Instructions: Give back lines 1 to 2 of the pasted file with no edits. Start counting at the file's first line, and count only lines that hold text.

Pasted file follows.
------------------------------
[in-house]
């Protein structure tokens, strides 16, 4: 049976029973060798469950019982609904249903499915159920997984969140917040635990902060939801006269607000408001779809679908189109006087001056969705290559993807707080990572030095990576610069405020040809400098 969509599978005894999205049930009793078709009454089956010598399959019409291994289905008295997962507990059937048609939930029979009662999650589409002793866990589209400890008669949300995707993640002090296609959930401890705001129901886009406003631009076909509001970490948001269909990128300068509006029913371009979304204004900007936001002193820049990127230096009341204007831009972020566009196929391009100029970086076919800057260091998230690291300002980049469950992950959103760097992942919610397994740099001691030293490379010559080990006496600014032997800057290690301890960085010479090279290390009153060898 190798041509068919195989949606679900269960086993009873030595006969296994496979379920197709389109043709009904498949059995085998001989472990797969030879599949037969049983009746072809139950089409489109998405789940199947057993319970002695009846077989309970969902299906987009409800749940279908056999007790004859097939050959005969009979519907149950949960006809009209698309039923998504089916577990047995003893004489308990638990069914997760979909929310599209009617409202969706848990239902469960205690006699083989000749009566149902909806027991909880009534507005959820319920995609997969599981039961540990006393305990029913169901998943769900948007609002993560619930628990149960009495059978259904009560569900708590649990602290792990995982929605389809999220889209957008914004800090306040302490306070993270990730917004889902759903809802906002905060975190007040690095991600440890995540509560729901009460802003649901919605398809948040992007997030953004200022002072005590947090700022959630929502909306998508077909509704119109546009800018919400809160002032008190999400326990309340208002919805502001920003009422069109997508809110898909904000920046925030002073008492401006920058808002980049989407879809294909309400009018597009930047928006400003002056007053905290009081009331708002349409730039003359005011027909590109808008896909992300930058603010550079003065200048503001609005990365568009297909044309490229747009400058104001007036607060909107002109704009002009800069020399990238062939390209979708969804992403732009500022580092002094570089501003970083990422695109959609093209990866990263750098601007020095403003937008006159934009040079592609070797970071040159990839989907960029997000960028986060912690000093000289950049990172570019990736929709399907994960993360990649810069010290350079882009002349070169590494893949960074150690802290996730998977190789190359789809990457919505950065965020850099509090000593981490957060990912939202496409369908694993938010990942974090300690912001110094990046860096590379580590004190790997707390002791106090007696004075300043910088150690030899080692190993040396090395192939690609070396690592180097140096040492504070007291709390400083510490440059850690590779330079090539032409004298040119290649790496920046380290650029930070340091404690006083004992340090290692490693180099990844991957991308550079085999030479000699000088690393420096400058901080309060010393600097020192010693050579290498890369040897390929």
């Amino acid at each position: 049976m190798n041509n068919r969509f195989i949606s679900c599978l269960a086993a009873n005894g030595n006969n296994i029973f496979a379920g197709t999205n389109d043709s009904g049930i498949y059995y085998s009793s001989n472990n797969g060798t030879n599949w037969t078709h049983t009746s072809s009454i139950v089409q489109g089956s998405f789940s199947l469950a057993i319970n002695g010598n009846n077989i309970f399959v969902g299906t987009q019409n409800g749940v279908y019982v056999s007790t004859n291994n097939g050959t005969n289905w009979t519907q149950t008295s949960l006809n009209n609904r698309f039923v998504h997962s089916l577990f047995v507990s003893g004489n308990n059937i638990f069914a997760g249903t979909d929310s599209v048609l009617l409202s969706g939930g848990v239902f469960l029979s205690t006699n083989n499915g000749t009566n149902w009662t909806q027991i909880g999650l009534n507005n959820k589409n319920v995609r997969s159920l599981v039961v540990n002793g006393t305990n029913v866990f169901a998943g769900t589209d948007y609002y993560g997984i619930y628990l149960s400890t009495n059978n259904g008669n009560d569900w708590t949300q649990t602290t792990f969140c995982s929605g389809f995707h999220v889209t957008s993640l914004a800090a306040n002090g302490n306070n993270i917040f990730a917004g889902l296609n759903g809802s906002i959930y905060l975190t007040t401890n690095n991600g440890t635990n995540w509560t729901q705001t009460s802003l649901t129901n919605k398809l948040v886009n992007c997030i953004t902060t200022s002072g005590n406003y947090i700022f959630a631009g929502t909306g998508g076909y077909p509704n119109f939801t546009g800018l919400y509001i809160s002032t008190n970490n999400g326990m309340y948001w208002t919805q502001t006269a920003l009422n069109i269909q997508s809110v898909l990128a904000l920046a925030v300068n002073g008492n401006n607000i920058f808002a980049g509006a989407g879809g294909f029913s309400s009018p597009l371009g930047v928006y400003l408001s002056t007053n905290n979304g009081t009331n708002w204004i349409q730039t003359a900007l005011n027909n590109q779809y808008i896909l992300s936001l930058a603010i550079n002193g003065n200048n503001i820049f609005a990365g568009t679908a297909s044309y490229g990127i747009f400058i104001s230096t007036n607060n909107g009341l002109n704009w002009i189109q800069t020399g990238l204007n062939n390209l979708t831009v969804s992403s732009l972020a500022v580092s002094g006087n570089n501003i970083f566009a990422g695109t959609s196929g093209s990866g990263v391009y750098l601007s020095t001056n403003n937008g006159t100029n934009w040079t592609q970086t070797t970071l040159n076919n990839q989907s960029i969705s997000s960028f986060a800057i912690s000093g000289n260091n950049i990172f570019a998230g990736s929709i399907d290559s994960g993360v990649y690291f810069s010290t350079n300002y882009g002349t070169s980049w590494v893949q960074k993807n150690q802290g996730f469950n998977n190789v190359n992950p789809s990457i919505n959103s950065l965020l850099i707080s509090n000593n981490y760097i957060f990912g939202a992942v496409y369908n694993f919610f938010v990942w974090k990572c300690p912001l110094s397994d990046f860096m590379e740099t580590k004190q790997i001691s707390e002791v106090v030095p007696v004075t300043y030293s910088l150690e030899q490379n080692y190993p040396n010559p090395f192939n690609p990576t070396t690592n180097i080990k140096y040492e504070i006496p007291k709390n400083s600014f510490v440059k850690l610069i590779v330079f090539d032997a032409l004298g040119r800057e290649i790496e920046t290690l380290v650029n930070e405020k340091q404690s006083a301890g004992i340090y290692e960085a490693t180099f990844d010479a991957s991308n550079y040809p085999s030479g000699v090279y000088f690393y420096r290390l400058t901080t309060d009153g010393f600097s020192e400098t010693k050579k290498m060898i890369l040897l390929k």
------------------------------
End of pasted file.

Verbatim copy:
[in-house]
């Protein structure tokens, strides 16, 4: 049976029973060798469950019982609904249903499915159920997984969140917040635990902060939801006269607000408001779809679908189109006087001056969705290559993807707080990572030095990576610069405020040809400098 969509599978005894999205049930009793078709009454089956010598399959019409291994289905008295997962507990059937048609939930029979009662999650589409002793866990589209400890008669949300995707993640002090296609959930401890705001129901886009406003631009076909509001970490948001269909990128300068509006029913371009979304204004900007936001002193820049990127230096009341204007831009972020566009196929391009100029970086076919800057260091998230690291300002980049469950992950959103760097992942919610397994740099001691030293490379010559080990006496600014032997800057290690301890960085010479090279290390009153060898 190798041509068919195989949606679900269960086993009873030595006969296994496979379920197709389109043709009904498949059995085998001989472990797969030879599949037969049983009746072809139950089409489109998405789940199947057993319970002695009846077989309970969902299906987009409800749940279908056999007790004859097939050959005969009979519907149950949960006809009209698309039923998504089916577990047995003893004489308990638990069914997760979909929310599209009617409202969706848990239902469960205690006699083989000749009566149902909806027991909880009534507005959820319920995609997969599981039961540990006393305990029913169901998943769900948007609002993560619930628990149960009495059978259904009560569900708590649990602290792990995982929605389809999220889209957008914004800090306040302490306070993270990730917004889902759903809802906002905060975190007040690095991600440890995540509560729901009460802003649901919605398809948040992007997030953004200022002072005590947090700022959630929502909306998508077909509704119109546009800018919400809160002032008190999400326990309340208002919805502001920003009422069109997508809110898909904000920046925030002073008492401006920058808002980049989407879809294909309400009018597009930047928006400003002056007053905290009081009331708002349409730039003359005011027909590109808008896909992300930058603010550079003065200048503001609005990365568009297909044309490229747009400058104001007036607060909107002109704009002009800069020399990238062939390209979708969804992403732009500022580092002094570089501003970083990422695109959609093209990866990263750098601007020095403003937008006159934009040079592609070797970071040159990839989907960029997000960028986060912690000093000289950049990172570019990736929709399907994960993360990649810069010290350079882009002349070169590494893949960074150690802290996730998977190789190359789809990457919505950065965020850099509090000593981490957060990912939202496409369908694993938010990942974090300690912001110094990046860096590379580590004190790997707390002791106090007696004075300043910088150690030899080692190993040396090395192939690609070396690592180097140096040492504070007291709390400083510490440059850690590779330079090539032409004298040119290649790496920046380290650029930070340091404690006083004992340090290692490693180099990844991957991308550079085999030479000699000088690393420096400058901080309060010393600097020192010693050579290498890369040897390929």